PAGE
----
CRATER HILL to COALPITS WASH
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Yet another alternative start to exploring the desert section is via the high-clearance Dalton Wash Road west of Coalpits Wash. The trailhead is located at the western park boundary just north of Crater Hill and provides somewhat easier access to Upper Coalpits Wash. As the landscape is hot and desolate, this option would not be appealing during the hotter months. The faint trail heads east and joins up with Coalpits Wash at the official end of the Chinle Trail.
Getting to the Trailhead:
Located roughly 1.5 miles east of the town of Virgin and 5.4 miles west of the Coalpits Wash crossover on Route 9, the Dalton Wash Road is a fairly rough dirt road that heads northeast up the wash to eventually climb to the top of the bench under Cougar Mountain. Important: This road is outside of the NPS border and there are several ranches up here, so please drive carefully and be respectful of private property to guarantee future access.
While the Dalton Wash Road is usually accessible by normal cars, there are two steep and somewhat exposed sections as the road climbs up two distinct benches. Warning: This road could be problematic after a big rain or snowstorm. About a half a mile after the top of the first hill, turn left at the intersection to head north. After another 2.7 miles of driving, you will be on top of the second hill. Once at the top of the bench, turn right to head southeast to the border of Zion National Park and the Crater Hill Trailhead. Crater Hill is the old volcanic cone formation that dominates the skyline to the south.
The 2.3-mile hike from the Crater Hill Trailhead to the junction with Coalpits Wash could take a casual hiker 1-3 hours to comlete (one way). There is no offical trail, but you should be able to see a faint trail of use that heads due east. As this corner of the park doesn't get much love, it is quite easy to lose the trail, so it is recommended that you take a map and GPS for navigation. It is easiest to follow the contours of the land as the route slowly descends into the valley to the east.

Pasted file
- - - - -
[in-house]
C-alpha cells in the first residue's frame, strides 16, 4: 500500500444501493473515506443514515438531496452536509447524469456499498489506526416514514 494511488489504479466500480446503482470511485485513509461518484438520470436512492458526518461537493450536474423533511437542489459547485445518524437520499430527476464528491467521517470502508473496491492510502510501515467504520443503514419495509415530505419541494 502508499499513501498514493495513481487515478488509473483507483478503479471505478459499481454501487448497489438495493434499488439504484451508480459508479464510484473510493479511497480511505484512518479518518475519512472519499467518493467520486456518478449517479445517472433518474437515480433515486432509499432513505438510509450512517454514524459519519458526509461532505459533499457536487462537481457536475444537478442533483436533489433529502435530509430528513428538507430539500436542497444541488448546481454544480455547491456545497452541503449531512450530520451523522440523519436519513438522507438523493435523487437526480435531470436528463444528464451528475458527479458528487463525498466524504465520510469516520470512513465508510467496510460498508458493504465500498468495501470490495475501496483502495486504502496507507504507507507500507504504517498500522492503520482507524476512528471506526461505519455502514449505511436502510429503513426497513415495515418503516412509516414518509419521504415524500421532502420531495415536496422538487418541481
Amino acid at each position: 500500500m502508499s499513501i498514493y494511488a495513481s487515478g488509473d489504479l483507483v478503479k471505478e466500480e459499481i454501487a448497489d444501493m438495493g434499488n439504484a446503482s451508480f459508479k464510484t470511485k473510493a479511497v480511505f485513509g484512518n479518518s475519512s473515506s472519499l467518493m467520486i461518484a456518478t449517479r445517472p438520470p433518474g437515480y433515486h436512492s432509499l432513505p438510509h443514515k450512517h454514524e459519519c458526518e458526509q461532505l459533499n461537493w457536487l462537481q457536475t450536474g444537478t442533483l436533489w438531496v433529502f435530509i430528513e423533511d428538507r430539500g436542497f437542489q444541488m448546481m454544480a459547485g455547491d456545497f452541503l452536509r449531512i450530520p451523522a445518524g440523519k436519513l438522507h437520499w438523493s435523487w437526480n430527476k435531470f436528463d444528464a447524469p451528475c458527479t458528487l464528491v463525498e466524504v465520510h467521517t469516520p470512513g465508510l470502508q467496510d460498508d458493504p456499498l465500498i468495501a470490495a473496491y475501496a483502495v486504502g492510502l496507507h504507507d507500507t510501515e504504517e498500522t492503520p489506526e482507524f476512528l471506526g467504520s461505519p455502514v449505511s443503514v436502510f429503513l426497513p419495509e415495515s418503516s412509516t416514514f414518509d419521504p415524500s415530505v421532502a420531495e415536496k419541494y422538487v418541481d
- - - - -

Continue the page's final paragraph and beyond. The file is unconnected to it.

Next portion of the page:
After roughly one mile of hiking, the valley turns south and slowly transforms into a more defined and easy-to-follow sandy drywash. Near the junction with Coalpits Wash, the little drywash is peppered with large boulders that you must hike around or scramble down, but there are no major obstacles that require too much thought or effort. Soon enough, you will be standing in the much larger Coalpits Wash near Campsite 5. Across the way will be a marker for the end of the Chinle Trail (the only official trail of the area). Continue down the Chinle Trail or up or down Coalpits Wash, depending on your plans. And if you need fresh water, Coalpits Spring is only a five-minute walk downstream.
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Backpacking and Campsites:
For those looking for a leisurely backpacking experience, hiking the Chinle Trail and exploring Crater Hill, Scoggins Wash, and Coalpits Wash could make for a pleasant multi-day hike. In 2008, the National Park Service constructed several official campsites along the Chinle Trail. (Prior to this, open camping was permitted anywhere in the desert section.) A backcountry permit is required for any multi-day hike; see the official Zion Backpacking page for more info. For descriptions of the individual campsites, please see the Chinle Trail description.
Not too many people would be interested in doing the hike from Crater Hill, but if you are looking to explore Upper Coalpits Wash, this could be a good alternative to starting at the Coalpits Wash Trailhead. With a car spot, this could also be an interesting start or end to a one-way hike on the Chinle Trail. As with any hike in the desert section, save this for the cooler months or a cloudy, cooler day in the summer.